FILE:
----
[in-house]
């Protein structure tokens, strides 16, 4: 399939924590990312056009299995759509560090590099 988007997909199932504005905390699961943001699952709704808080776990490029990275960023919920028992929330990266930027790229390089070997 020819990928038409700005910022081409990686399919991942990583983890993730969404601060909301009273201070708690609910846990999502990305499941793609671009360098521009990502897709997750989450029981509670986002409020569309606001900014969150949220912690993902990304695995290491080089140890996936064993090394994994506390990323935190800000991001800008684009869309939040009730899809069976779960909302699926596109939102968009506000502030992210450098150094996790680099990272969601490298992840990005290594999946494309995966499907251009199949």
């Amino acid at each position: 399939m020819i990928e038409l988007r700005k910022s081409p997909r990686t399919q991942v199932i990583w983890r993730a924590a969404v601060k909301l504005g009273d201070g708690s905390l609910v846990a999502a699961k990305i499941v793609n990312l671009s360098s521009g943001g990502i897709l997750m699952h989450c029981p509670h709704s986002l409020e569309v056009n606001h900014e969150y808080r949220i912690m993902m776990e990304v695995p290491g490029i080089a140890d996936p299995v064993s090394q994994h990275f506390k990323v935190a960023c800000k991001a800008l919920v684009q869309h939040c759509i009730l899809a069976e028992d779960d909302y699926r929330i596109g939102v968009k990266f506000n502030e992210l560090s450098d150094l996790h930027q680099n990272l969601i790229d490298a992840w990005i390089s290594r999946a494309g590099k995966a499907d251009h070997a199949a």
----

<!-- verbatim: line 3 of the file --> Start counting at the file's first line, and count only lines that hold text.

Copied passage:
């Amino acid at each position: 399939m020819i990928e038409l988007r700005k910022s081409p997909r990686t399919q991942v199932i990583w983890r993730a924590a969404v601060k909301l504005g009273d201070g708690s905390l609910v846990a999502a699961k990305i499941v793609n990312l671009s360098s521009g943001g990502i897709l997750m699952h989450c029981p509670h709704s986002l409020e569309v056009n606001h900014e969150y808080r949220i912690m993902m776990e990304v695995p290491g490029i080089a140890d996936p299995v064993s090394q994994h990275f506390k990323v935190a960023c800000k991001a800008l919920v684009q869309h939040c759509i009730l899809a069976e028992d779960d909302y699926r929330i596109g939102v968009k990266f506000n502030e992210l560090s450098d150094l996790h930027q680099n990272l969601i790229d490298a992840w990005i390089s290594r999946a494309g590099k995966a499907d251009h070997a199949a």